Voigt to be honored in Donora
When the Rev. Betty Voigt left the Mon Valley nearly 30 years ago, she assumed the children she mentored in Donora would forget her as time went by.
So when she received a phone call recently asking her to come back to Highland Terrace on Saturday for a tribute in her honor, Voigt was in tears.
“I was just sort of shocked because so many years have gone by,” said Voigt, 72, who created and directed a program called CLASP that provided educational programs for youngsters at the Highland Terrace housing plan.
Voigt began the program in 1970 and continued volunteering there until she and her husband, Dr. David W. Voigt, moved from Carroll Township to Greene County in 1985. Her husband is a retired optometrist who had a practice in Donora for many years.
Many of the kids she mentored, including Diane Taylor and Dallas (Shawn) White, never forgot the impact Voigt had on their lives and decided it was time to honor her.
Taylor said a group of Voigt's former “kids” organized the tribute, which will be held from 2 to 6 p.m. Saturday in the Community Room at Highland Terrace.
“When I called her she said, ‘I can't believe you remember me,'” said Taylor, of Pittsburgh, a 1985 Ringgold High School graduate. “I told her, ‘How could we ever forget about you?'”
Through the CLASP program, Voigt spent time with Highland Terrace youths helping them with their school work and bringing in students and faculty from California University of Pennsylvania to mentor them.
But what Taylor and White remember the most are the many field trips she took them on.
“Every Wednesday, she would load 10 of us in her station wagon and take us to the YMCA in Washington for swimming lessons,” said White, of North Versailles, a 1985 Ringgold graduate. “I would've never learned to swim if not for her.”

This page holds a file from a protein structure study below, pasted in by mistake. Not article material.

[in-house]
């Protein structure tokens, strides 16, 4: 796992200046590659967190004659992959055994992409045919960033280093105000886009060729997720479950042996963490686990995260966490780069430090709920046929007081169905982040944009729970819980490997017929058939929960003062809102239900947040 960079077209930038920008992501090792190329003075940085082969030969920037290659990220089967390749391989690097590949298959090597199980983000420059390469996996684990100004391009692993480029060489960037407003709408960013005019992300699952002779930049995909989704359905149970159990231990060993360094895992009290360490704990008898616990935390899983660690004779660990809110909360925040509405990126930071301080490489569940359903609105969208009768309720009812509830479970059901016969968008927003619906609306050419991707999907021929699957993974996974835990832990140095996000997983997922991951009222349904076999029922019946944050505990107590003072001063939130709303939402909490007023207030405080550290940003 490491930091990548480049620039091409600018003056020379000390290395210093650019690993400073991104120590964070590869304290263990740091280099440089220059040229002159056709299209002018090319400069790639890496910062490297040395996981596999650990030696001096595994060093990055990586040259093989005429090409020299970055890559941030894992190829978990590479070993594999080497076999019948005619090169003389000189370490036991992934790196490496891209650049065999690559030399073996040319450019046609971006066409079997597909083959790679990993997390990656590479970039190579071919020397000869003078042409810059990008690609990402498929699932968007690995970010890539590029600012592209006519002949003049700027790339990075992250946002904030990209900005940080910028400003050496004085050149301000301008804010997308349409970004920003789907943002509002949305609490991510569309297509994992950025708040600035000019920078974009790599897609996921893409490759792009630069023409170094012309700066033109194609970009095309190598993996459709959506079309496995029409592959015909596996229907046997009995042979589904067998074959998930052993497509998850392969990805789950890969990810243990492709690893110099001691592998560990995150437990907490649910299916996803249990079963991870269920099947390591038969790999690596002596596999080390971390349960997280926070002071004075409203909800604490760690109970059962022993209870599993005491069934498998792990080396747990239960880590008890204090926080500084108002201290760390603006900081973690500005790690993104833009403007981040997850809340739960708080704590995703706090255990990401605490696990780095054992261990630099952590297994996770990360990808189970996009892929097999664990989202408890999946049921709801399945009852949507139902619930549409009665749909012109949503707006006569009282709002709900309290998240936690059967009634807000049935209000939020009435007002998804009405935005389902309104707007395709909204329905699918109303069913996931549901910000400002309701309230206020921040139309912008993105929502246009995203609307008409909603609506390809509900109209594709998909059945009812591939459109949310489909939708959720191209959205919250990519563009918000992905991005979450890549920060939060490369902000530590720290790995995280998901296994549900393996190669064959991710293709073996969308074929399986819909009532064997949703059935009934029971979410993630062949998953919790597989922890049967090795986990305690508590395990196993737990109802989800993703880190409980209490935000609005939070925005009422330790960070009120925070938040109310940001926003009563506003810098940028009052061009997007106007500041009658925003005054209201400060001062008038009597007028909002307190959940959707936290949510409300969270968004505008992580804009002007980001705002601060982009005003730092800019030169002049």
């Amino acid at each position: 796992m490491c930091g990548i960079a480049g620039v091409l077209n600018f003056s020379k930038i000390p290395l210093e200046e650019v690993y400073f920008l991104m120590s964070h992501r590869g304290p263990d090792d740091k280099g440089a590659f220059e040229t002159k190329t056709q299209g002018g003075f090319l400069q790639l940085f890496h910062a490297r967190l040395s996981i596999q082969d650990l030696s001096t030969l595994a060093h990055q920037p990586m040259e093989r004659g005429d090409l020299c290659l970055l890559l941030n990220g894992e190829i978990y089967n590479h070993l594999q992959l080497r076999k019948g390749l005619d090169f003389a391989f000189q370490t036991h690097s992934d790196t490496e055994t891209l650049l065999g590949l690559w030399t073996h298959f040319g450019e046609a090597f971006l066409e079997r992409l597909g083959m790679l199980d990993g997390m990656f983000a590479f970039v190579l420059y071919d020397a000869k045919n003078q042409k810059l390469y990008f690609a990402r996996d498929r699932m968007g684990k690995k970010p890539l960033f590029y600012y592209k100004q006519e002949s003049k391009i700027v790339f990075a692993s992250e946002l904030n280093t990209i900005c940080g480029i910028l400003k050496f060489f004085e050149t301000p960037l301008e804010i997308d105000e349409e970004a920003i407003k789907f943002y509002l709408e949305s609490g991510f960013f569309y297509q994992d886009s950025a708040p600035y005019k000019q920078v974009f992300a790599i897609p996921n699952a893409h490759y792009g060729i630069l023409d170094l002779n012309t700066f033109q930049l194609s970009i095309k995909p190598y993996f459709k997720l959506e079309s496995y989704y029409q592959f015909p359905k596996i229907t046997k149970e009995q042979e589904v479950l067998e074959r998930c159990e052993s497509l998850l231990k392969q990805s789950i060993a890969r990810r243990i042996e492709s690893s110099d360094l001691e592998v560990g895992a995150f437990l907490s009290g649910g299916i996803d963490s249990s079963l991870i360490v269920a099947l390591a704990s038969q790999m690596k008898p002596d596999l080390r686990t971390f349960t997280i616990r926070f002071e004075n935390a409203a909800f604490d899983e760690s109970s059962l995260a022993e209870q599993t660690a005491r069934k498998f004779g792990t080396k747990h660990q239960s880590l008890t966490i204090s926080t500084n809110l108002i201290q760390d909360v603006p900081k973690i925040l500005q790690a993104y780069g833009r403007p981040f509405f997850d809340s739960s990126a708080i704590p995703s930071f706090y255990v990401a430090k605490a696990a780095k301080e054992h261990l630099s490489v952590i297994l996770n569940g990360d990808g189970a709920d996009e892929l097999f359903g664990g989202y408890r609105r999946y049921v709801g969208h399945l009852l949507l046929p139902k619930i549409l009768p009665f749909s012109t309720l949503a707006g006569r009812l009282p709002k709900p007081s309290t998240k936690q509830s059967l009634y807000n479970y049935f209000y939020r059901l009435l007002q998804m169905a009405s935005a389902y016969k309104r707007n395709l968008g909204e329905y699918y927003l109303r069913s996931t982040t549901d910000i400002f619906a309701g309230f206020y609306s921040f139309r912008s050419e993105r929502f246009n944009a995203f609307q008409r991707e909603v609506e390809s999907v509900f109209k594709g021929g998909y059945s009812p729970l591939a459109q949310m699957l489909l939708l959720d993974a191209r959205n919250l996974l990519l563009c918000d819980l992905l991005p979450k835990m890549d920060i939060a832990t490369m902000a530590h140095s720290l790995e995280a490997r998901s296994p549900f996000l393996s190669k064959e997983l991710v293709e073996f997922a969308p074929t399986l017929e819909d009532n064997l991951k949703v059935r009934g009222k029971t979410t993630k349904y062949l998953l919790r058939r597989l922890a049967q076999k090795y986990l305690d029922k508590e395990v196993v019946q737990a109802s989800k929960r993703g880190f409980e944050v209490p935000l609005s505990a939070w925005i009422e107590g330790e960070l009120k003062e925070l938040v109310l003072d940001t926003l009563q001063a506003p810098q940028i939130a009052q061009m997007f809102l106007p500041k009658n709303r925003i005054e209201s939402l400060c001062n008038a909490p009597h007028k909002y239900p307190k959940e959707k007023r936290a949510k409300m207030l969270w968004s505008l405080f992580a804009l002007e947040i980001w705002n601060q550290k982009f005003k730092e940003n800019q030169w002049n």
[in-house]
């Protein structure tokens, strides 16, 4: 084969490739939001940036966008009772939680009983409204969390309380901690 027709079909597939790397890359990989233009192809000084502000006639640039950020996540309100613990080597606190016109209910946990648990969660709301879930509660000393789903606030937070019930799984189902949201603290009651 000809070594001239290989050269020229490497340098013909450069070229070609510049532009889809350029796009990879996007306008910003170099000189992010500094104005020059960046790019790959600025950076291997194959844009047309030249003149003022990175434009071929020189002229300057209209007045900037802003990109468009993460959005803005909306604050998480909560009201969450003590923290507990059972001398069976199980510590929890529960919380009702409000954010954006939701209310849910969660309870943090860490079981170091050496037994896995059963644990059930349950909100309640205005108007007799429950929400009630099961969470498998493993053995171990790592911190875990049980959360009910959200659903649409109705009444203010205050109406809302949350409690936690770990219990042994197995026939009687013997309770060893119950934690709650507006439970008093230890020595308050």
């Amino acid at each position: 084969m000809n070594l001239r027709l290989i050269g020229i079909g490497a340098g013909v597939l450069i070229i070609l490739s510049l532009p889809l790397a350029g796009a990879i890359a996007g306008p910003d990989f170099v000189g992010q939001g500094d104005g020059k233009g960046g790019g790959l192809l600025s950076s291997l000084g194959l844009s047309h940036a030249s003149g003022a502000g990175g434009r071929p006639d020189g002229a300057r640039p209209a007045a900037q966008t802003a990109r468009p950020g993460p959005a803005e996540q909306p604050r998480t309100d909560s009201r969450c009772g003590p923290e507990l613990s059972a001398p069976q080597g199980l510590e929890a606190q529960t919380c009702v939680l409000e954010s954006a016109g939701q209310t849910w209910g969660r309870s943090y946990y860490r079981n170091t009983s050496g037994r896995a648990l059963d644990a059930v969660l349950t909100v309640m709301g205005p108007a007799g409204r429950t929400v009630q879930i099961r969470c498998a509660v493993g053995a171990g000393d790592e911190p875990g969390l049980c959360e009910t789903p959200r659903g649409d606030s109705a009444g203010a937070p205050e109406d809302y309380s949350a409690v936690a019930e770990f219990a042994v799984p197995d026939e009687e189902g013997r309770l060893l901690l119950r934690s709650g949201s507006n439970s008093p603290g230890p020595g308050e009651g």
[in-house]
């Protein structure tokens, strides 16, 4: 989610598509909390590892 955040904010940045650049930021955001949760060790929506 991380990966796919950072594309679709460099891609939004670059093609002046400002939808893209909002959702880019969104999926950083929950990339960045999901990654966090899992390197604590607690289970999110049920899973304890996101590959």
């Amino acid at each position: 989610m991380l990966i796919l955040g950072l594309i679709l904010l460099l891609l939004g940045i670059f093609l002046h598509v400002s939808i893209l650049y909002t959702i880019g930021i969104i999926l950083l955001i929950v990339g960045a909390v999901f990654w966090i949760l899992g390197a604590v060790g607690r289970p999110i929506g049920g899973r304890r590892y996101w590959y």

Taylor remembers Voigt taking them to see shows at the Benedum Center in Pittsburgh and Ohiopyle.
“She gave us opportunities that our parents didn't have the resources to provide,” said Taylor. “This recognition is long overdue.”
Voigt, who now lives in Sycamore, Greene County, where she is a Presbyterian minister, said helping others has been second-nature for herself and her husband.
She said she decided to start the Donora program as a way to give back to the community.
“We were fortunate, we could pay our bills, we were educated and our kids were very advantaged,” said Voigt. “I wanted to do what I could to help those who were hurting or disadvantaged.”
The Voigts have two children, Christopher Voigt of Finleyville and Rebecca Voigt Bentley of Michigan. They have three grandchildren.
Voigt credits Carol Burrows of Monessen for giving her the idea for the program, and Taylor's mother, Helen Taylor, and Lulu Chaney for helping her with the children.
“It was very rewarding for me to be with the children and do what I could for them,” she said. “I loved them and they knew it.”
The Voigts are still devoted to helping others. She founded the Holy Ground Hermitage in Sycamore, which offers guided retreats and spiritual guidance.
Her husband has been on more than 30 mission trips to Central America where he has distributed more than 15,000 pairs of glasses.
“I'm very grateful for the life I've had,” said Voigt. “I'm always going to remember the kids in Donora and I'm looking forward to seeing them again.”
Stacy Wolford is a staff writer for Trib Total Media. She can be reached at 724-684-2640 or at email@example.com.
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